Japanese culture has long had a deep connection with animals, perhaps most notably in the context of Japan’s native religion, Shinto, which features numerous kami ("spirits") often associated with animals and the traditional way of life that had a focus on living in harmony with nature. One important animal in Japanese culture is the wolf.
Now thought to be extinct, Japanese wolves have an interesting history from a cultural and zoological perspective and have made their way into modern pop culture as well! Join us as we explore the enduring legacy of Japanese wolves.
Species Specifics - Honshu & Hokkaido
Taxonomically speaking, there are two types of Japanese wolves: the Honshu wolf (usually just called the Japanese wolf) and the Hokkaido wolf (sometimes called the Ezo wolf). Both are subspecies of the gray wolf and named after the islands of Japan they used to be found in, Honshu (the largest main island of Japan that makes up the middle) and Hokkaido (the second-largest main island, to the north of Honshu), although the Japanese/Honshu wolf was also found in Shikoku and Kyushu.
Japanese wolves were similar to other gray wolf subspecies but were generally smaller, had shorter legs, and were genetically distinct from wolves found in nearby places like China and Russia in a way that suggests crossbreeding with domesticated dogs. Hokkaido wolves, however, were comparable to the large wolves found in Russia and North America and more genetically similar to those wolves as well.
Wolves & The Japanese
Unlike in many Western cultures, wolves were historically considered benevolent creatures in Japan. In Shinto, they were often messengers of the kami and deeply associated with mountains and powerful mountain spirits called Yama-no-Kami. This connection is shown in the Japanese word for wolf, ookami, which literally means "great spirit".
Wolves helped to protect farmers’ crops by hunting wild boars and deer and were said to guide those lost in mountains or deep forests. Interestingly, Fujiwara no Hidehira, who ruled much of the Tohoku region in the 12th century, was said to have been raised by wolves, similar to the legendary founders of Rome, Romulus and Remus. Even today, many shrines still exist in Japan to honor wolves and many mountain villages are named after them.
To the Ainu, one of the indigenous peoples of Japan who live mostly in Hokkaido, wolves were revered as Horkew Kamuy ("howling god") and some of their legends state that the Ainu were descendents of a great white wolf and a goddess. Ainu hunters gave wolves special respect and were forbidden from using firearms or poison against them. No distinction was made between wolves and their own dogs who were allowed to run free and produce hybrid offspring, likely contributing to the development of modern Japanese dog breeds. The "Ezo" we mentioned before in "Ezo wolf" is another name for the Ainu.
If wolves were largely loved and revered by the Japanese, why did they become extinct? Multiple factors were involved in this cultural shift but it can be primarily linked to Japan’s modernization, particularly during the Meiji restoration. Wolves were known to prey on horses so as more and more horses became part of everyday life in Japan, tensions increased. The growing population and economy also led to the destruction of the wolves’ habitat through deforestation, forcing wolves in contact with humans more often.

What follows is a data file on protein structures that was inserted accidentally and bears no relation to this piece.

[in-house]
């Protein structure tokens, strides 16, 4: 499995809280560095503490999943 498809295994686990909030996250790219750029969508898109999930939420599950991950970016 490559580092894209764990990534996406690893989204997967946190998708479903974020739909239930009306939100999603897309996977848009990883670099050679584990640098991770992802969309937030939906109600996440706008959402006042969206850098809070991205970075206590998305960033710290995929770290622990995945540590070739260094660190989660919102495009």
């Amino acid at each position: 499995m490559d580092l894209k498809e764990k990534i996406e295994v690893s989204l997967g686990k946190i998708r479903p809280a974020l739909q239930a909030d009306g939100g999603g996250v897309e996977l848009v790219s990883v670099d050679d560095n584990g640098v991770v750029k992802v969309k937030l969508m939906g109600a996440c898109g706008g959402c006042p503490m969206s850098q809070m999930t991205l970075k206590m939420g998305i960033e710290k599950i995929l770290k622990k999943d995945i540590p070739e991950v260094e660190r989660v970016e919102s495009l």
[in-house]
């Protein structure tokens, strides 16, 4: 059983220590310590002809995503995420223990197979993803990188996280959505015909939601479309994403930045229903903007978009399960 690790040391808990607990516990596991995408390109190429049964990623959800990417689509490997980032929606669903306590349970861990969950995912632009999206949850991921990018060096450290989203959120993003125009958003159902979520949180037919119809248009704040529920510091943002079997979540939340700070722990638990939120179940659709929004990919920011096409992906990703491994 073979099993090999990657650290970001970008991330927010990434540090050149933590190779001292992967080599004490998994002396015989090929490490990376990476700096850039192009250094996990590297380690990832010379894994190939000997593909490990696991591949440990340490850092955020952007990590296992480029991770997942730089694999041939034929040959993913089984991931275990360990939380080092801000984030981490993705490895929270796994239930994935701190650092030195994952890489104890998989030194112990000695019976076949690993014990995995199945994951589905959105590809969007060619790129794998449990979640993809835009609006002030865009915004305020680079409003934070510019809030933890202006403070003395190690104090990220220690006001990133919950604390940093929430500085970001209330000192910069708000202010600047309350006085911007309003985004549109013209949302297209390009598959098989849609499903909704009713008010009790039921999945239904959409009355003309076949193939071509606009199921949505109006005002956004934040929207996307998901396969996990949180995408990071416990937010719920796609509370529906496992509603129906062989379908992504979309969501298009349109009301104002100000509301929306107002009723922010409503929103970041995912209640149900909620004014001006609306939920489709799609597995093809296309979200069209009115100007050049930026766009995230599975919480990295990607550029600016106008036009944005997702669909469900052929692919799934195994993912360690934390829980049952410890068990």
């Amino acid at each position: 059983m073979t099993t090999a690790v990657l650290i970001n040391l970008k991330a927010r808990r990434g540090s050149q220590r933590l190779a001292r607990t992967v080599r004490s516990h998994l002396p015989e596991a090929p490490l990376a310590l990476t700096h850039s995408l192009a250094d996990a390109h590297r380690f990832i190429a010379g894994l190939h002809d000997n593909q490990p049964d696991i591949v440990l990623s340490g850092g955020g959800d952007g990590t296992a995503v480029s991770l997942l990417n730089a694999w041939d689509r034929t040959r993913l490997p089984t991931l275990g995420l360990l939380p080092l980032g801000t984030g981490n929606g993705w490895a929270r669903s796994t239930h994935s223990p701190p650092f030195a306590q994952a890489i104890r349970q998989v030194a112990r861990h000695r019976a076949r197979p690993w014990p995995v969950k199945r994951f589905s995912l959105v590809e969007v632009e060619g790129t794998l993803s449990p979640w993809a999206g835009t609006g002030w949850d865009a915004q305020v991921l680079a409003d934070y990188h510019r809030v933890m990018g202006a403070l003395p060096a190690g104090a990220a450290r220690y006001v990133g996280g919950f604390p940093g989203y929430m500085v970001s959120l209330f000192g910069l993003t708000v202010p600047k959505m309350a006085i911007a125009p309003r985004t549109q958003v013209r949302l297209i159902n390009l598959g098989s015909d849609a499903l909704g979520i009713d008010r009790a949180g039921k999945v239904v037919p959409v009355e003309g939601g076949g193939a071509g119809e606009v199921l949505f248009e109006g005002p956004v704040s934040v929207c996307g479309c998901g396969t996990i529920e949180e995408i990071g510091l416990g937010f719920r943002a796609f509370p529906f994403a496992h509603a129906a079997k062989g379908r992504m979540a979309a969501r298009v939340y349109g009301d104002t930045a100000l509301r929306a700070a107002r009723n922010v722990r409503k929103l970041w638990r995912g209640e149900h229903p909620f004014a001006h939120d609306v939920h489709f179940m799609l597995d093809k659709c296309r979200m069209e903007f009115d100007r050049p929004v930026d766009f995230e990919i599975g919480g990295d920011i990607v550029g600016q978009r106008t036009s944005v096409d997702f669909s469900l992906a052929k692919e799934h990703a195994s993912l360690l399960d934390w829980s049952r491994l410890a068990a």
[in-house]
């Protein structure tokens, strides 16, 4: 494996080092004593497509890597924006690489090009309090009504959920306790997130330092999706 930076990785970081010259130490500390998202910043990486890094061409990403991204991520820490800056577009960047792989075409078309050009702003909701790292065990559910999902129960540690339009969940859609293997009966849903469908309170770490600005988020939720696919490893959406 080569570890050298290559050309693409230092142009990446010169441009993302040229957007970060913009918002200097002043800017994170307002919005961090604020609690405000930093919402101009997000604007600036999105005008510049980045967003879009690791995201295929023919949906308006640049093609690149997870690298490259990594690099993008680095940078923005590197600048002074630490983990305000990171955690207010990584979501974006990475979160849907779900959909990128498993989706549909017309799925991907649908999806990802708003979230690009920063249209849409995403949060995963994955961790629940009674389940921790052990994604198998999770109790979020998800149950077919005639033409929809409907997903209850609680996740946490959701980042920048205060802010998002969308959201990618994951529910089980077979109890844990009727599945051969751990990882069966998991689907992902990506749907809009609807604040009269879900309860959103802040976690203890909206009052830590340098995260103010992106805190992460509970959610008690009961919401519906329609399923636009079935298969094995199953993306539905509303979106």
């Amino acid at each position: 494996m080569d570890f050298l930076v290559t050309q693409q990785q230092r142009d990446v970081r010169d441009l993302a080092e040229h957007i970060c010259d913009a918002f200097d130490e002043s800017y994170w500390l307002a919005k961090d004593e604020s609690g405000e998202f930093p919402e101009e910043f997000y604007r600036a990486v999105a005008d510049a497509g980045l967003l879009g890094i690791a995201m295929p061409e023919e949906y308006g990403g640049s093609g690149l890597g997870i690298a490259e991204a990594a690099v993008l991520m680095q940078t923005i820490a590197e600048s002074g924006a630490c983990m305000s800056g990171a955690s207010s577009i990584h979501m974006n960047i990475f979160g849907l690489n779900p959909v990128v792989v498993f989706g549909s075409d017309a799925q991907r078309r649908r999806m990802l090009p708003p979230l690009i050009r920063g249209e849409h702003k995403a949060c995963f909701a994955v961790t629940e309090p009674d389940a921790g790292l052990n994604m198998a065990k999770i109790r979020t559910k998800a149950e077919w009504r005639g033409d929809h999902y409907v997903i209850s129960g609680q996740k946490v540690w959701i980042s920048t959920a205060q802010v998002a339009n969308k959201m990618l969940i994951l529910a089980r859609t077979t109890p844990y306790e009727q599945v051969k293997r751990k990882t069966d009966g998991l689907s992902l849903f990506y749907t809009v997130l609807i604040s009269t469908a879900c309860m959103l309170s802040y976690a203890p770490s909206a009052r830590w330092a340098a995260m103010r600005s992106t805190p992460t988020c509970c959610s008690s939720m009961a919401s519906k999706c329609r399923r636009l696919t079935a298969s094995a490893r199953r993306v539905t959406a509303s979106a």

The final blow was the introduction of rabies in Japan from Korea and China in 1736 which quickly spread from dogs to wolves and prompted widespread organized hunting and poisoning of wolves with backing from the government to prevent attacks. Because of this Hokkaido wolves eventually became extinct in 1889 with Japanese wolves following shortly in 1905.
Wolves in Modern Japanese Pop Culture
Although sadly extinct, wolves persist in Japanese culture as part of Shinto and in media like games and anime. Perhaps most prominently, wolves feature in Studio Ghibli’s Mononoke Hime (Princess Mononoke) where feral princess San’s adoptive mother, the giant wolf kami Moro, and her clan play a large role in the story. Moro’s presence, demeanour, and iconic death scene where her severed head bites off Lady Eboshi’s arm are memorable and likely reflect the respect and sorrow director Hayao Miyazaki feels towards Japanese wolves, a very real example of the destruction of nature by mankind he explored in the film.
Another striking example of wolves in anime can be found in Mamoru Oshii and Hiroyuki Okiura’s morose alternate history masterpiece Jin-Roh: The Wolf Brigade where wolves serve as metaphor and imagery throughout the film for lead character Kazuki Fuse’s life within the special police forces. Interestingly, Jin-Roh also heavily incorporates elements from the European fairy tale Little Red Riding Hood.
The series Wolf's Rain also explores wolves who are able to disguise themselves in human forms to live among them and their struggle to survive as they search for a hidden paradise said to only be reachable by wolves by following the scent of a mysterious lunar flower.
Some other examples of wolves in Japanese media include Mamoru Hosoda’s family drama film Ookami Kodomo no Ame to Yuki (Wolf Children) which similarly concerns children who can transform between human and wolf forms, Clover Studio’s beloved video game Ookami which takes heavy inspiration from Japanese mythology and traditional art form sumi-e, and Fox McCloud frequent rival Wolf O'Donnell from the Star Fox series.
Evocative, powerful, and mysterious, wolves have and continue to be part of Japan’s rich culture and a grim reminder of humanity’s capacity for destruction. In any case, we hope you enjoyed this article. Let us know your own thoughts in the comments section below and be sure to stick around Honey’s for more of all things awesome, anime and otherwise! Awoooo~ yeah!